Prinzessin Zofia Sapieha-Kodenska

Prinzessin Zofia Sapieha-Kodenska

Female 1919 - 1997  (77 years)    Has more than 100 ancestors and 15 descendants in this family tree.

Personal Information    |    Notes    |    All

  • Name Zofia Sapieha-Kodenska 
    Prefix Prinzessin 
    Relationshipwith Francis Fox
    Born 10 Oct 1919  Bobrek Find all individuals with events at this location 
    Gender Female 
    Died 14 Aug 1997  Herstal, Liège, B Find all individuals with events at this location 
    Person ID I155590  Geneagraphie
    Last Modified 16 Jul 2008 

    Father Prinz Adam Zygmunt Sapieha-Kodenski,   b. 2 May 1892, Heloun, Egypte Find all individuals with events at this location,   d. 19 Oct 1970, Bruxelles, B Find all individuals with events at this location  (Age 78 years) 
    Mother Gräfin Teresa Sobanska,   b. 29 Oct 1891, Warszawa Find all individuals with events at this location,   d. 14 Oct 1975  (Age 83 years) 
    Married 10 Dec 1918  Krakow Find all individuals with events at this location 
    Family ID F62251  Group Sheet  |  Family Chart

    Family Graf Léon Michal Komorowski,   b. 14 Aug 1907, Siedliska Find all individuals with events at this location,   d. 1992  (Age 84 years) 
    Married 25 Jul 1942  Warsaw Find all individuals with events at this location 
    Children 
     1. Living
     2. Living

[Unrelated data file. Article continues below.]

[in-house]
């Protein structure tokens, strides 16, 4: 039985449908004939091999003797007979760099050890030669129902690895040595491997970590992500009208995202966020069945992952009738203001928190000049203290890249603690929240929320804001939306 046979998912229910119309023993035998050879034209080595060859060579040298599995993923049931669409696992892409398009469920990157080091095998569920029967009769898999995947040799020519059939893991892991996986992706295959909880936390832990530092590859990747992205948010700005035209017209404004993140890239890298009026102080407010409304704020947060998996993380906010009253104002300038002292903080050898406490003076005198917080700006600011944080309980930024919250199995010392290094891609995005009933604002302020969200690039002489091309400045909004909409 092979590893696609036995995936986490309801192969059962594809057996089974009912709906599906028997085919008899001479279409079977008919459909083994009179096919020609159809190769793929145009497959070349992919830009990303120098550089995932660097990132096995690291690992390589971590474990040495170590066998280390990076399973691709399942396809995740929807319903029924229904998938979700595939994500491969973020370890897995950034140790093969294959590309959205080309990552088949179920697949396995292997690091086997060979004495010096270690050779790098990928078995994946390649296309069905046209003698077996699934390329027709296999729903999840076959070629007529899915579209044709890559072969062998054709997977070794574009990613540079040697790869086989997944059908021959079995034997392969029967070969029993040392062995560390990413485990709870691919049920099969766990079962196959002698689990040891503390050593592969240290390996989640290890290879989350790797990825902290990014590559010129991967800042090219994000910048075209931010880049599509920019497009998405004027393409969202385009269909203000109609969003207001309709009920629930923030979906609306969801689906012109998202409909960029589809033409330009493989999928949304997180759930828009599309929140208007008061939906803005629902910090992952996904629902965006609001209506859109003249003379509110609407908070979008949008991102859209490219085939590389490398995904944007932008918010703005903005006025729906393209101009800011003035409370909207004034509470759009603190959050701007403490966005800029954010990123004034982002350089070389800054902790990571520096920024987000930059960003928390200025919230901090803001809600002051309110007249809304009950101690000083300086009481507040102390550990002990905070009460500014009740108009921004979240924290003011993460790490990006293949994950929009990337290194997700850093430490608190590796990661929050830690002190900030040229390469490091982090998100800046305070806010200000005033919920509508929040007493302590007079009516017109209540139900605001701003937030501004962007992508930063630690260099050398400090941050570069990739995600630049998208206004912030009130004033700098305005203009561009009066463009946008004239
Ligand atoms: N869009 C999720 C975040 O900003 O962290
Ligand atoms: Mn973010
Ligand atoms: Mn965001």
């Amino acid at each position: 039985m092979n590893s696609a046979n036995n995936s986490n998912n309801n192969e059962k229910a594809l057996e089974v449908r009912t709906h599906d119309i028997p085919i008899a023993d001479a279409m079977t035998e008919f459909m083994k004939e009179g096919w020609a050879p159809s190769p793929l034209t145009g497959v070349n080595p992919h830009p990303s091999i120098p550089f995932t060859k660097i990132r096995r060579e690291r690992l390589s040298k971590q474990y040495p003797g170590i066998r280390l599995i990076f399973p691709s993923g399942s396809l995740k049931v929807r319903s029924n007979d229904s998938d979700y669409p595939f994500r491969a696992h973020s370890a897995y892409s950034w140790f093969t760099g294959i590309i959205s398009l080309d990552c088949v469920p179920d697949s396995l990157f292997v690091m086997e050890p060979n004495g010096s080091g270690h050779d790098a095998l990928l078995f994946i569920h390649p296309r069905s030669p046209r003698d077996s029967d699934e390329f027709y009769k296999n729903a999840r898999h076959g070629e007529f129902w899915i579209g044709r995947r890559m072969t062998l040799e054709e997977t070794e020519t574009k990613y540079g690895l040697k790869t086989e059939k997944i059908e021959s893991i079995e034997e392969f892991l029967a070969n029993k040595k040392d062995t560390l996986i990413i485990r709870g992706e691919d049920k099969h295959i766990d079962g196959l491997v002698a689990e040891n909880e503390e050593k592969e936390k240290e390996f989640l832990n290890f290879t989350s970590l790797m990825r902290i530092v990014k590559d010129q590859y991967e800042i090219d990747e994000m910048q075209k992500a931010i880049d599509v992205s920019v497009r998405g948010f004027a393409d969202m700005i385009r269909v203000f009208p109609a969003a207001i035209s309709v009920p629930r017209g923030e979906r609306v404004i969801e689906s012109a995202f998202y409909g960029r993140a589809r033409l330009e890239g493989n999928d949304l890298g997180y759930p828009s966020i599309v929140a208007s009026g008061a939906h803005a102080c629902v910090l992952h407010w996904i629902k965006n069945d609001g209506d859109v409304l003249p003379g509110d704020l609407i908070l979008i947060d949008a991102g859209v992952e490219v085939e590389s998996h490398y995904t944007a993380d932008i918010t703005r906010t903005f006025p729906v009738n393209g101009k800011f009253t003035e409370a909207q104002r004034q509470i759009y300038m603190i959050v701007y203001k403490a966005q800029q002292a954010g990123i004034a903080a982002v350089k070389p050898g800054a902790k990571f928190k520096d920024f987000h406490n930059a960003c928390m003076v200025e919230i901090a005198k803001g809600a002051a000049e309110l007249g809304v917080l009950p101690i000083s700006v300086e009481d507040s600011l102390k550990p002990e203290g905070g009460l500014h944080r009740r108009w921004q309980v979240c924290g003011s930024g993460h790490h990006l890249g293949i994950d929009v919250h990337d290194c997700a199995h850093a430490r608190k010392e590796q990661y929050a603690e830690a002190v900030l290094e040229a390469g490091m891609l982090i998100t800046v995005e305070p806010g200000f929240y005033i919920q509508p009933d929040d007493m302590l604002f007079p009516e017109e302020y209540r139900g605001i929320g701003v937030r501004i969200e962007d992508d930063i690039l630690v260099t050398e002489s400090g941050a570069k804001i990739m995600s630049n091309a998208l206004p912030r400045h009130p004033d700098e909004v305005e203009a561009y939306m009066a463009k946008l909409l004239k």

+3. Living
     4. Living
     5. Living
     6. Living
    Last Modified 10 Aug 2007 
    Family ID F62250  Group Sheet  |  Family Chart

  • Notes 
    • The cousin of Countess Komorowski's father, known by the pseudonym "Bor", was the supreme commander of the Polish Army in 1944, and led the revolt of Warsaw before fleeing to London as a refugee.

      The Sapieha family was extremely influential in the history of Poland from the 18th century. The family originated from Lithuania,
      where there are still many traces of the family.

      When Poland was partitioned in the 18th century, the Sapiehas were nearly all leaders of the resistance. During the rebellions in the 19th century, they sacrificed their property and went into exile. With the resurrection of Poland between the two world wars, they played an important role in the state, contributing a minister of foreign affairs, and a Cardinal-Archbishop of Cracow, who ordained the present pope, John Paul II, into the priesthood.



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